Banner Printing

Banners are a versatile means of promoting your product of service. Horizontal or vertical, long or short, fat or thin, they can be used indoors and outdoors as a means of providing new product/service information or simply to maintain brand awareness.

Before commissioning your banner, decide how you wish it to be displayed. Options include:

  • X-frame. Attached to each corner. Less expensive, lightweight and easy to transport.
  • Retractable stand. Banner rolls into base after use. Hard wearing, protects banner.
  • Pop-up stand. Portable, though more cumbersome that a standard X-frame. Higher cost but covers an impressive area and creates a strong image.
  • Hung. The most common form of display. Make sure you have suitable ropes and easy access to where they are fastened — banners hung outside sag over time and need adjusting.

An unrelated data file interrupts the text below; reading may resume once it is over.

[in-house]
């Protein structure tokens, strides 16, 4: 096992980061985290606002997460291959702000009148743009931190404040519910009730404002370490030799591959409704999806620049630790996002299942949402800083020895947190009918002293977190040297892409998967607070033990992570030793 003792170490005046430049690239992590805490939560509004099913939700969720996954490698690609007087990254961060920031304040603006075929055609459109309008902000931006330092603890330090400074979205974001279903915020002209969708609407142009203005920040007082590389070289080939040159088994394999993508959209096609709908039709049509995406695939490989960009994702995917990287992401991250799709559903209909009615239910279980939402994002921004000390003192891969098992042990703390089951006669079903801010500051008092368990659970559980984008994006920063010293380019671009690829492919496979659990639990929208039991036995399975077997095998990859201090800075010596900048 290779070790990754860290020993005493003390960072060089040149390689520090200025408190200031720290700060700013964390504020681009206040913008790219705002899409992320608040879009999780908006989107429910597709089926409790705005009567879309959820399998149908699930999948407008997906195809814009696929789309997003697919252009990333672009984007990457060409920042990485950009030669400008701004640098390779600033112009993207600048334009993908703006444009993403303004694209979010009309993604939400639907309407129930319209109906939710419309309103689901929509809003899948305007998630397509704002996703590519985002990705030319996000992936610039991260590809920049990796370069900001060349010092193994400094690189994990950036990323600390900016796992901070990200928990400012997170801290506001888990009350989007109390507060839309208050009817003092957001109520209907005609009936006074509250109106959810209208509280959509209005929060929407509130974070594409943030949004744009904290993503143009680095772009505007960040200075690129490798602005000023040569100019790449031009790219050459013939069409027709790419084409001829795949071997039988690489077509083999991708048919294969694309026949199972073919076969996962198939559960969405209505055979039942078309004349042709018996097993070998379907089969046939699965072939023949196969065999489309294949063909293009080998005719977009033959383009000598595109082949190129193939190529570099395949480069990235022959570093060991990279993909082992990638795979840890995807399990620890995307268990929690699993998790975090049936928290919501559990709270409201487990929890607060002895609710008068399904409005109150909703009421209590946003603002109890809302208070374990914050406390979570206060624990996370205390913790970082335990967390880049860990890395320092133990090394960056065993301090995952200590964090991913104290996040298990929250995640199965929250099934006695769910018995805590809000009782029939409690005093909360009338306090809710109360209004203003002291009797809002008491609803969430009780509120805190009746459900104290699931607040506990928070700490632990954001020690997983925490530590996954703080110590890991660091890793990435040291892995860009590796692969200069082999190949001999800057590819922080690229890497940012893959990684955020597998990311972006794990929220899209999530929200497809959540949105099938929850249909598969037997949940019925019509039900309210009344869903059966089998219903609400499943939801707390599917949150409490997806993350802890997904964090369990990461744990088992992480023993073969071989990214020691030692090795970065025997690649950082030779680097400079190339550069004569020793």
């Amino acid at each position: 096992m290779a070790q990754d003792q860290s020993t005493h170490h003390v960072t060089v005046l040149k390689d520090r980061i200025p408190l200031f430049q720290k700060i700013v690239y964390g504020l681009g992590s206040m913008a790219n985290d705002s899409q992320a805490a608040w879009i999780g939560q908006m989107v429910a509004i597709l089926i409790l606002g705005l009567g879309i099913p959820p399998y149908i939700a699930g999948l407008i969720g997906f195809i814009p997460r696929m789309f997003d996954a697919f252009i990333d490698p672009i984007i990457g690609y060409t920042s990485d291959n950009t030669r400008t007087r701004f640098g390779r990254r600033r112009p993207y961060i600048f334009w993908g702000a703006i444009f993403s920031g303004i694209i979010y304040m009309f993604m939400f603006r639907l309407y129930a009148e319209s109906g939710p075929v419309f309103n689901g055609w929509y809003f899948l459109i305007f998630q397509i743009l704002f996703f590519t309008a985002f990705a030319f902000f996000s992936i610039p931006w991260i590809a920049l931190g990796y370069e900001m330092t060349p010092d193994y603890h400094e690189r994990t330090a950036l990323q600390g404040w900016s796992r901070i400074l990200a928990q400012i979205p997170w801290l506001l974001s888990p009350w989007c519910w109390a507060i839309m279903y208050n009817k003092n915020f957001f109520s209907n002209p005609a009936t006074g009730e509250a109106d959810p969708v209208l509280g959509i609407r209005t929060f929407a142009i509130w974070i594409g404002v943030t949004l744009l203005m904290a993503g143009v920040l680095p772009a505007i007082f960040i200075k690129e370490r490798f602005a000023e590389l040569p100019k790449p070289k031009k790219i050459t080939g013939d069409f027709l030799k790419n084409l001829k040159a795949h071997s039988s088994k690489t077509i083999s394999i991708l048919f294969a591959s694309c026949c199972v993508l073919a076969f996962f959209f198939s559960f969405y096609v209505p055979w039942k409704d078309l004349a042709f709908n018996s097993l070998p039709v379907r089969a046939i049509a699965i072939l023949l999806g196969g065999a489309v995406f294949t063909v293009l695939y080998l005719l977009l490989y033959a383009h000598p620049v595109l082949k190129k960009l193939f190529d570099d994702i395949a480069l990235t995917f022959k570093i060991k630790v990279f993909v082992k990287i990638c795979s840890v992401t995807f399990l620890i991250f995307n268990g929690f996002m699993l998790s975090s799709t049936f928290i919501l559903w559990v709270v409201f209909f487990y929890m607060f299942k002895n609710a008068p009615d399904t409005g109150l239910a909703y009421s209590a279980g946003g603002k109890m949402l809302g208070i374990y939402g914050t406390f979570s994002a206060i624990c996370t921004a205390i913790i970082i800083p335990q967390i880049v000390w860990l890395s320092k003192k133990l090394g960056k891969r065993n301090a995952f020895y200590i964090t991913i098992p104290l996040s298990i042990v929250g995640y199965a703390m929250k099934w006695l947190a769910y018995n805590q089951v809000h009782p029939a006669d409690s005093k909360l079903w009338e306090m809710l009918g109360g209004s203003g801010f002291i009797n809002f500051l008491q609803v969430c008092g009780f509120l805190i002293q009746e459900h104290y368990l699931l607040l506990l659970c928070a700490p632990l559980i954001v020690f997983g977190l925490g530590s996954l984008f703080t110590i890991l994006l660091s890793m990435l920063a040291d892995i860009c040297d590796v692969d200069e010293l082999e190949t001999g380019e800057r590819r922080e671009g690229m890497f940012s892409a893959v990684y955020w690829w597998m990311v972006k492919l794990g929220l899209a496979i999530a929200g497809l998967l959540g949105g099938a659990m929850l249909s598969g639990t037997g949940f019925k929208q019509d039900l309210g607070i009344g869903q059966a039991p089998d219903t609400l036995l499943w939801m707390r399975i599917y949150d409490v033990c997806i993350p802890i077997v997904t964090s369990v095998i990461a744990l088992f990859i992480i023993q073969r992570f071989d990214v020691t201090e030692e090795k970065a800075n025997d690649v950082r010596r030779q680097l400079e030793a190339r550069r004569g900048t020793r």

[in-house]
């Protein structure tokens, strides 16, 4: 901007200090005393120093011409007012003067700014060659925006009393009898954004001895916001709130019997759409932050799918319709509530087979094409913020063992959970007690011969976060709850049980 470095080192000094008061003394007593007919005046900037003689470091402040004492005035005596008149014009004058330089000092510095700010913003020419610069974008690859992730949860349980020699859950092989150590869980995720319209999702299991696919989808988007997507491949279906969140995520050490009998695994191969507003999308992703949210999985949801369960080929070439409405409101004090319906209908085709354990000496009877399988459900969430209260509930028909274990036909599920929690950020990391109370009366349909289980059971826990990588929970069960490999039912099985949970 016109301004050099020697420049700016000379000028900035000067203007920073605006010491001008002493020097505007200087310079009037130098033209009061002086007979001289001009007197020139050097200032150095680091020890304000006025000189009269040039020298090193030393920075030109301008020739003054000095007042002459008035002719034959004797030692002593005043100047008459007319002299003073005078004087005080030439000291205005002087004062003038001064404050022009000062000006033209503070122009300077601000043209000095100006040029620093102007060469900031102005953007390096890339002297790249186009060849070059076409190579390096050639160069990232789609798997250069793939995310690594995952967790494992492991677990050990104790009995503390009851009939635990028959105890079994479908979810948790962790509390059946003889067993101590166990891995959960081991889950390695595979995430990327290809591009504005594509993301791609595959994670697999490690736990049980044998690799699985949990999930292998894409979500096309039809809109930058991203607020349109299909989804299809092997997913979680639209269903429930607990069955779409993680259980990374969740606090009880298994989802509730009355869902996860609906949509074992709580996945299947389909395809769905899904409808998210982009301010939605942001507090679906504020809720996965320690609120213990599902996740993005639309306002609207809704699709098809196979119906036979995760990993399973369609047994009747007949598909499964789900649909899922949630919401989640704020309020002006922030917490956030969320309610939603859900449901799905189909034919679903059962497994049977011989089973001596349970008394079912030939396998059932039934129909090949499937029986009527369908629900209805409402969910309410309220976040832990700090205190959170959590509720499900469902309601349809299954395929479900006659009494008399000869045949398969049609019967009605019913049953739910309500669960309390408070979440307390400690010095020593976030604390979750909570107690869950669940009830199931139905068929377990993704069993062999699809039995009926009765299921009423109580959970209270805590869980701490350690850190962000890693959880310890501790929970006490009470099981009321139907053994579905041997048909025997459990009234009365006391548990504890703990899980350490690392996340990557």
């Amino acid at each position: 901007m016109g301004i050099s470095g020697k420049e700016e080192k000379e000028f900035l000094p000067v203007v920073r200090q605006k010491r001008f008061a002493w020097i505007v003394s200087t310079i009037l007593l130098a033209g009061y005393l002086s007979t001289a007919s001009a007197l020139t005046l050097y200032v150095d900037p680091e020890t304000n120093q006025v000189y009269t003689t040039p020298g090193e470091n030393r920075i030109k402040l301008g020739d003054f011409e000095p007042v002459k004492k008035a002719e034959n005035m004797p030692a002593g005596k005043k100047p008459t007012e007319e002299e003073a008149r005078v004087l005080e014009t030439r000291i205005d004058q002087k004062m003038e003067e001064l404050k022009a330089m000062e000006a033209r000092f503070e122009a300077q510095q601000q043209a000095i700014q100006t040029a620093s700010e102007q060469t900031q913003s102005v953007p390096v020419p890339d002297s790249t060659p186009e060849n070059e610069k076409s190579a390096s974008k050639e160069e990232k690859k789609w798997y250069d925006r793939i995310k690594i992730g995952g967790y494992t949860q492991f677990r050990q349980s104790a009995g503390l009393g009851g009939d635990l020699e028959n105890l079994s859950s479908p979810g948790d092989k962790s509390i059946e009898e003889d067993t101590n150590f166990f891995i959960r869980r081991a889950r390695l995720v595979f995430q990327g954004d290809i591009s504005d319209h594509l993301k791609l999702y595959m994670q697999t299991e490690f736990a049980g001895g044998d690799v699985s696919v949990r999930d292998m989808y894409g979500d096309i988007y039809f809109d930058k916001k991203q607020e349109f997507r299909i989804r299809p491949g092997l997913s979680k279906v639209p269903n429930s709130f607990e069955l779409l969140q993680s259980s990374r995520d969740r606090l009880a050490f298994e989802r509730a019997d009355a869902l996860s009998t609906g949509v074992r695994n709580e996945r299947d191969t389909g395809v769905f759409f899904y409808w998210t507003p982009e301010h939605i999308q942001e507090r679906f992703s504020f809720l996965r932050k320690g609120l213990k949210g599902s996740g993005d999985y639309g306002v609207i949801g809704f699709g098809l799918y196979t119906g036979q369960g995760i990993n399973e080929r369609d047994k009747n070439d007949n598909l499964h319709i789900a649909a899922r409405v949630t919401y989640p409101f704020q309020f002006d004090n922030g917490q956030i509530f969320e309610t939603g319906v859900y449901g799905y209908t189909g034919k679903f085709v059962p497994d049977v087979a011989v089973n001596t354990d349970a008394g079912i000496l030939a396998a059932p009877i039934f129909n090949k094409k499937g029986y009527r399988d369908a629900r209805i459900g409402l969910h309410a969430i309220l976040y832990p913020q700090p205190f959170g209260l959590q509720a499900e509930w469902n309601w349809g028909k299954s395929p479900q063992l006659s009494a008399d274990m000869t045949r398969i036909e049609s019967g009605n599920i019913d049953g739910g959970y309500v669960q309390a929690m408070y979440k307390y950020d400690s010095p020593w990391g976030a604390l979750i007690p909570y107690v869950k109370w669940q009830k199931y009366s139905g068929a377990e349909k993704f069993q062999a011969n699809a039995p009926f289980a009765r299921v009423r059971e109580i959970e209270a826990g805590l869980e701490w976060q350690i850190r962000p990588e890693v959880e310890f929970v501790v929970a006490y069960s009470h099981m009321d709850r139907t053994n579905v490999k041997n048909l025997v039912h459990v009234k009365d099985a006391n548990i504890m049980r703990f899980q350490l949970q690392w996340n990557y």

• Outdoor banner frame. Portable, though not without some effort. Secures banner against worst of weather.
  • Pole Gives a flag-like appearance. Eye-catching and unusual. Easy to erect and place.

How to design a banner for printing?

The following tips will help you design the perfect banner for your advertising campaign. If you need help to produce the most appropriate design, you can always talk to the staff at Purely Digital, who have years of experience in producing banners for a range of purposes.

1. Location

Before you decide on the colour of your banner, think about its intended location. If you know the colour of the background on to which it will be hung, choose contrasting colours to help your message stand out.

Remember, if your banner is to be placed somewhere high and freestanding, make sure the colours stand out against the blue (or grey) of the sky.

2. Resolution and viewing distance